Preventing the loss of subscribers to piracy is seen as key to close this financial gap between the leagues.

Many people turn to the illegal broadcasts in Spain because the majority of games are on pay TV, especially the bigger ones. In England, the problem is that there's a blackout on most games being shown live on television to protect attendance. Only 168 of 380 games in a season can be shown live, so viewers end up seeking the illegal streams.

Studies by a local anti-piracy group show that one in every five internet users watches games through illegal broadcasts in Spain. In 2015 alone, a total of 141 million matches were watched through illegal means in some 2 million homes, according to the Coalition of Creators and Content Industries. The market value of these retransmissions was estimated in more than 410 million euros ($437 million).

About 40 percent of these consumers would be willing to pay for legal broadcasts, which would add 16 percent in revenue — or nearly 175 million euros ($186 million) — to the Spanish soccer industry. La Liga said this week that for the first time it surpassed the mark of 3 billion euros ($3.2 billion) in total revenue in a season.

According to the studies, the main justification for viewers of illegal broadcasts was that "football players already earn enough money."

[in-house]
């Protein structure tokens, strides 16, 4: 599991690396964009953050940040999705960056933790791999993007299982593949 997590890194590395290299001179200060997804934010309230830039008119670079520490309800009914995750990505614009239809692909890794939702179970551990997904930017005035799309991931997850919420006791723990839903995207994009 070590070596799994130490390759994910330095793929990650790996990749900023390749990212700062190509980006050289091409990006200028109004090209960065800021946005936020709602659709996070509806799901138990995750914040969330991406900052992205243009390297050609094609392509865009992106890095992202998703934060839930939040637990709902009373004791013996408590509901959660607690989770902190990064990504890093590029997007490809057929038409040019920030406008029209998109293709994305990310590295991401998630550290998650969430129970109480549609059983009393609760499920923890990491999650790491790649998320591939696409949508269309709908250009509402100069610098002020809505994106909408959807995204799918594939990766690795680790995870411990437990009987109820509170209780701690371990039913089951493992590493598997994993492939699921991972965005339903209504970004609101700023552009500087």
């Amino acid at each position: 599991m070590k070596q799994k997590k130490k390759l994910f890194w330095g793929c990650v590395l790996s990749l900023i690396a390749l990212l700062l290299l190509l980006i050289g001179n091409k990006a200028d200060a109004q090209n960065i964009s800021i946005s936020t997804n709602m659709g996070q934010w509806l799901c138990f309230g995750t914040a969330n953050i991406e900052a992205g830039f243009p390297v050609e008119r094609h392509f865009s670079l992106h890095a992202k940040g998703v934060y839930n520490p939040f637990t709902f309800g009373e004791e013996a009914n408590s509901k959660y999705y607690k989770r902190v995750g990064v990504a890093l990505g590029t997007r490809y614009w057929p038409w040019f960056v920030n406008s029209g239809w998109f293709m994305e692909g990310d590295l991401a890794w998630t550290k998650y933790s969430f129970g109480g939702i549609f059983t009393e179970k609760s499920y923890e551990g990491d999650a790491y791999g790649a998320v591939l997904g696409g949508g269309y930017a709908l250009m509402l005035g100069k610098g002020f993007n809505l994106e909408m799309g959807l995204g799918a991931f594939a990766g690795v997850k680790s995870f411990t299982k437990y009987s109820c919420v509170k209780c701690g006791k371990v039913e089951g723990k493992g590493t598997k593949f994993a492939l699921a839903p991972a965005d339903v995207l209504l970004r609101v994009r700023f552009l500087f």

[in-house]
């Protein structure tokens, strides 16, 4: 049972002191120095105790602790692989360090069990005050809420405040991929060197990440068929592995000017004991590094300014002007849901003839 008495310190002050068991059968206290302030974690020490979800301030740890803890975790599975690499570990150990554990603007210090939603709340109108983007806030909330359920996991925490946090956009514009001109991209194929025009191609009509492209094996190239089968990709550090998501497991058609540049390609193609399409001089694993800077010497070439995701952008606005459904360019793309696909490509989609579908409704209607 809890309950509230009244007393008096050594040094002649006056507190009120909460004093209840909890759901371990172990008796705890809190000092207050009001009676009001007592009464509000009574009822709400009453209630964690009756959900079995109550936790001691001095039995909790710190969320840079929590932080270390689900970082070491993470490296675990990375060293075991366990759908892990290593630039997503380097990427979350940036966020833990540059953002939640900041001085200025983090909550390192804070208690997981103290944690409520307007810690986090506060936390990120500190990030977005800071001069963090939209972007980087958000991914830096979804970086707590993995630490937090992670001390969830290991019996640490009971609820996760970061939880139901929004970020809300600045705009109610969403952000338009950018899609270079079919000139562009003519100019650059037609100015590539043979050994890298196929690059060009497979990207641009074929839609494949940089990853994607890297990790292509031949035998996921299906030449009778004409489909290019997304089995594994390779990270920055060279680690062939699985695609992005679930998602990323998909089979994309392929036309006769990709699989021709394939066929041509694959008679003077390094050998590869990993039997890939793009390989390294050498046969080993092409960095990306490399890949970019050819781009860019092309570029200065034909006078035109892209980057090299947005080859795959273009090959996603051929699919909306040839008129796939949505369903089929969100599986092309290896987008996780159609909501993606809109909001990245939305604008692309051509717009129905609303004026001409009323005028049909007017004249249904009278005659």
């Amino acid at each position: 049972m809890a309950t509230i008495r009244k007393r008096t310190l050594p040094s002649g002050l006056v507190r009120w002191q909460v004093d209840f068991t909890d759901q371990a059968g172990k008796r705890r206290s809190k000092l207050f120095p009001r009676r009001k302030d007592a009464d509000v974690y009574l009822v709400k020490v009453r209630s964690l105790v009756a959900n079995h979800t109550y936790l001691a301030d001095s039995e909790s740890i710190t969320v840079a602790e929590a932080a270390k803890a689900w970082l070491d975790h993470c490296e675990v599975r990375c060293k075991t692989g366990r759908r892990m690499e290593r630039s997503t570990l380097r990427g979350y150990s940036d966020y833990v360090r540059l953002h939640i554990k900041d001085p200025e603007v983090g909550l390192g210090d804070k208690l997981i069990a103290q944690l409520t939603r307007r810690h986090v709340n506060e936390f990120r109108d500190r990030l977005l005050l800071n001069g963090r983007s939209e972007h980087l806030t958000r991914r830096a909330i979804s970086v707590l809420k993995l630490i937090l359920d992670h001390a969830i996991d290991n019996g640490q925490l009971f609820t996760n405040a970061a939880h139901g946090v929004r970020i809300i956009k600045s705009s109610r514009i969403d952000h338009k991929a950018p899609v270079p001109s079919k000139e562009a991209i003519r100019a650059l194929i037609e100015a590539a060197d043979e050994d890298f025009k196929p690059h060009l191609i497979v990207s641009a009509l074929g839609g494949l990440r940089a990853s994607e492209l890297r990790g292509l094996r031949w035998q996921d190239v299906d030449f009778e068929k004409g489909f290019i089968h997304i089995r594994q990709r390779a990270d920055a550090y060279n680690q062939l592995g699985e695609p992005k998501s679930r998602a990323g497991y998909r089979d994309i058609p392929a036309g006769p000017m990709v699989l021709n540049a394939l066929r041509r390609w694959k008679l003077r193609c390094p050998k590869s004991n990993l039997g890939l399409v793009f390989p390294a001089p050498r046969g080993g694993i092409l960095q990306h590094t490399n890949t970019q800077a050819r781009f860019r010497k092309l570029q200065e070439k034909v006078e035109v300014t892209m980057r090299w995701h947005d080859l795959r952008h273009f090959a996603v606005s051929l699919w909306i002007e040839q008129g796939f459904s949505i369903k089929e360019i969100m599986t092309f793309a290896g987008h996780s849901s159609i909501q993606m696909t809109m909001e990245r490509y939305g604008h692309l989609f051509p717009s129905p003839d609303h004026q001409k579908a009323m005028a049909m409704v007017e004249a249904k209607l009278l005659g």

"Piracy seriously damages La Liga but also the clubs and the fans," Soler said. "It puts our growth model at risk. Our mission is to protect the audiovisual rights owners who have been following the rules, but also to protect all football fans in our country and the rest of the world."

La Liga said its anti-piracy actions have yielded positive results so far.

The league said it helped close streaming websites such as Rojadirecta.com and successfully blocked links offering fraudulent access to its matches. This season alone, it said it was able to eliminate 98 percent of illegal links broadcasting its games.

It also recently helped authorities dismantle another ring that sold illegal cable-television decoders, one of the most common piracy threats for La Liga. This particular ring sold decoders that allowed consumers to access more than 100 channels for only eight euros per month through card-sharing technology.

The online tool developed by La Liga, called Marauder, has been key in its monitoring efforts. It allows the league to constantly analyze - and automatically denounce - web contents and servers that could potentially be retransmitting illegal content. During games played in La Liga and the Copa del Rey, a team of monitors scans through social media and mobile apps to see if any content is being shared illegally.

The other top soccer leagues in Europe also have been taking steps to tackle piracy. The Premier league recently launched its own campaign to crack down on the problem, and Germany's Bundesliga has been actively engaging in actions to protect its product.

"It is crucial that La Liga takes on this fight to continue its defense of the integrity of the game in all levels," Soler said.

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Associated Press writers Rob Harris in London and Ciaran Fahey in Berlin contributed to this report.

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Tales Azzoni on Twitter: http://twitter.com/tazzoni